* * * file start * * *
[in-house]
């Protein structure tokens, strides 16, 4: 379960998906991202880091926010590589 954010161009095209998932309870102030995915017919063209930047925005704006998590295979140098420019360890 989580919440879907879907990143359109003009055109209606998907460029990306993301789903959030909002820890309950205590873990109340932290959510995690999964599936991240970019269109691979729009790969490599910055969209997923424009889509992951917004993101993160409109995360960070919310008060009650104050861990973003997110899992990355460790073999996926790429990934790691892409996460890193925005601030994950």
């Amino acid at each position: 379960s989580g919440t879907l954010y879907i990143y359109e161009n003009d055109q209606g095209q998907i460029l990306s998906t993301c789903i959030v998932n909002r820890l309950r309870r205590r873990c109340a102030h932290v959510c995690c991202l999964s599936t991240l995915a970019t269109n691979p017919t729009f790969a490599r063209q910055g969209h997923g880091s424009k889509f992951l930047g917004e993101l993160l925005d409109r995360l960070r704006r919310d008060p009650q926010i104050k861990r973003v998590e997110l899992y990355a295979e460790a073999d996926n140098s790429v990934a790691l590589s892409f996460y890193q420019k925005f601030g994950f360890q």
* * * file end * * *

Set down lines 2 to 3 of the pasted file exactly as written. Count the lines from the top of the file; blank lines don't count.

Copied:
């Protein structure tokens, strides 16, 4: 379960998906991202880091926010590589 954010161009095209998932309870102030995915017919063209930047925005704006998590295979140098420019360890 989580919440879907879907990143359109003009055109209606998907460029990306993301789903959030909002820890309950205590873990109340932290959510995690999964599936991240970019269109691979729009790969490599910055969209997923424009889509992951917004993101993160409109995360960070919310008060009650104050861990973003997110899992990355460790073999996926790429990934790691892409996460890193925005601030994950």
């Amino acid at each position: 379960s989580g919440t879907l954010y879907i990143y359109e161009n003009d055109q209606g095209q998907i460029l990306s998906t993301c789903i959030v998932n909002r820890l309950r309870r205590r873990c109340a102030h932290v959510c995690c991202l999964s599936t991240l995915a970019t269109n691979p017919t729009f790969a490599r063209q910055g969209h997923g880091s424009k889509f992951l930047g917004e993101l993160l925005d409109r995360l960070r704006r919310d008060p009650q926010i104050k861990r973003v998590e997110l899992y990355a295979e460790a073999d996926n140098s790429v990934a790691l590589s892409f996460y890193q420019k925005f601030g994950f360890q």